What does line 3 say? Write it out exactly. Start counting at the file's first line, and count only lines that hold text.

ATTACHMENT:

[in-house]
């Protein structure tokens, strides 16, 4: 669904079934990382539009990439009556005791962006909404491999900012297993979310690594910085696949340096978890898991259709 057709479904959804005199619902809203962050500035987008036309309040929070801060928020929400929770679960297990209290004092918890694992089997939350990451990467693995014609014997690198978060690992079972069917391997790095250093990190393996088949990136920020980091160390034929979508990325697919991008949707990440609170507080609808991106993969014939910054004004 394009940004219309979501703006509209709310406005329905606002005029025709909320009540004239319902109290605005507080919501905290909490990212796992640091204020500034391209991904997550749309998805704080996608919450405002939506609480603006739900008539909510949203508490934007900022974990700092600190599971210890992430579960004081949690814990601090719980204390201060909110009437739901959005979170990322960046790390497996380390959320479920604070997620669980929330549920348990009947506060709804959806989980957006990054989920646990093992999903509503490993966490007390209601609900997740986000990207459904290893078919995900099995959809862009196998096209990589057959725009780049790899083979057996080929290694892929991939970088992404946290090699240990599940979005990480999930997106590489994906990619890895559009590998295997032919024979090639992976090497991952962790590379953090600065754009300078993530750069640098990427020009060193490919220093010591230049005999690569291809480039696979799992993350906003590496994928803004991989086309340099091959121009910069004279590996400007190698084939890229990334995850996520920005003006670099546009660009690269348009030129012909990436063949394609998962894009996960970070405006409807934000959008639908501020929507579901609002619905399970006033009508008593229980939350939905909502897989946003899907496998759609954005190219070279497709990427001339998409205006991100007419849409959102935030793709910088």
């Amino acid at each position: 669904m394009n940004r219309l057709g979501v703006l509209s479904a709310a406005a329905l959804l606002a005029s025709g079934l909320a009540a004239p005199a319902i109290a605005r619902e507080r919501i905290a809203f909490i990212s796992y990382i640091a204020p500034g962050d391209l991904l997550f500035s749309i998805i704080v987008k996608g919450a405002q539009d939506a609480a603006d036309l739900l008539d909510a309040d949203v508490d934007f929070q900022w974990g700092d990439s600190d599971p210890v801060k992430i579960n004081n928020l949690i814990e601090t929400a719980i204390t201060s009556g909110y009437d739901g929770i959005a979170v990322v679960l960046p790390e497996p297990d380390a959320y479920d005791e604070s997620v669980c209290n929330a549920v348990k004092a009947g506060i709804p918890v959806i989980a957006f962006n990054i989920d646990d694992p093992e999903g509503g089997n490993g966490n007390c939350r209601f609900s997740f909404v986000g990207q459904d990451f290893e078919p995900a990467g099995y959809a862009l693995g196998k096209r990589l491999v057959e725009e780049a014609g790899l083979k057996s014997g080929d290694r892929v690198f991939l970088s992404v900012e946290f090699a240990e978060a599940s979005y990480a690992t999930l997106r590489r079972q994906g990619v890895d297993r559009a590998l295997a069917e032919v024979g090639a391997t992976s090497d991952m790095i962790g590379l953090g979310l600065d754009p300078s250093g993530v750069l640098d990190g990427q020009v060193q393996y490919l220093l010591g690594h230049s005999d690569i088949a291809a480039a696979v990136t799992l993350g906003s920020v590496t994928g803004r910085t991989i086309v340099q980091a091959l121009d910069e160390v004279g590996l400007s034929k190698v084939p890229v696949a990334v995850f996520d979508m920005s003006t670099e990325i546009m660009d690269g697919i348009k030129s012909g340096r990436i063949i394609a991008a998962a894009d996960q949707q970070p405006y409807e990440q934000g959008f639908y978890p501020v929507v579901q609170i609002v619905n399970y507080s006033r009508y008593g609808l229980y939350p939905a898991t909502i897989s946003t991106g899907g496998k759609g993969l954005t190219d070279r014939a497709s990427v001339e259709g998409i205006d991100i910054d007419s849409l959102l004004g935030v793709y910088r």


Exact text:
């Amino acid at each position: 669904m394009n940004r219309l057709g979501v703006l509209s479904a709310a406005a329905l959804l606002a005029s025709g079934l909320a009540a004239p005199a319902i109290a605005r619902e507080r919501i905290a809203f909490i990212s796992y990382i640091a204020p500034g962050d391209l991904l997550f500035s749309i998805i704080v987008k996608g919450a405002q539009d939506a609480a603006d036309l739900l008539d909510a309040d949203v508490d934007f929070q900022w974990g700092d990439s600190d599971p210890v801060k992430i579960n004081n928020l949690i814990e601090t929400a719980i204390t201060s009556g909110y009437d739901g929770i959005a979170v990322v679960l960046p790390e497996p297990d380390a959320y479920d005791e604070s997620v669980c209290n929330a549920v348990k004092a009947g506060i709804p918890v959806i989980a957006f962006n990054i989920d646990d694992p093992e999903g509503g089997n490993g966490n007390c939350r209601f609900s997740f909404v986000g990207q459904d990451f290893e078919p995900a990467g099995y959809a862009l693995g196998k096209r990589l491999v057959e725009e780049a014609g790899l083979k057996s014997g080929d290694r892929v690198f991939l970088s992404v900012e946290f090699a240990e978060a599940s979005y990480a690992t999930l997106r590489r079972q994906g990619v890895d297993r559009a590998l295997a069917e032919v024979g090639a391997t992976s090497d991952m790095i962790g590379l953090g979310l600065d754009p300078s250093g993530v750069l640098d990190g990427q020009v060193q393996y490919l220093l010591g690594h230049s005999d690569i088949a291809a480039a696979v990136t799992l993350g906003s920020v590496t994928g803004r910085t991989i086309v340099q980091a091959l121009d910069e160390v004279g590996l400007s034929k190698v084939p890229v696949a990334v995850f996520d979508m920005s003006t670099e990325i546009m660009d690269g697919i348009k030129s012909g340096r990436i063949i394609a991008a998962a894009d996960q949707q970070p405006y409807e990440q934000g959008f639908y978890p501020v929507v579901q609170i609002v619905n399970y507080s006033r009508y008593g609808l229980y939350p939905a898991t909502i897989s946003t991106g899907g496998k759609g993969l954005t190219d070279r014939a497709s990427v001339e259709g998409i205006d991100i910054d007419s849409l959102l004004g935030v793709y910088r």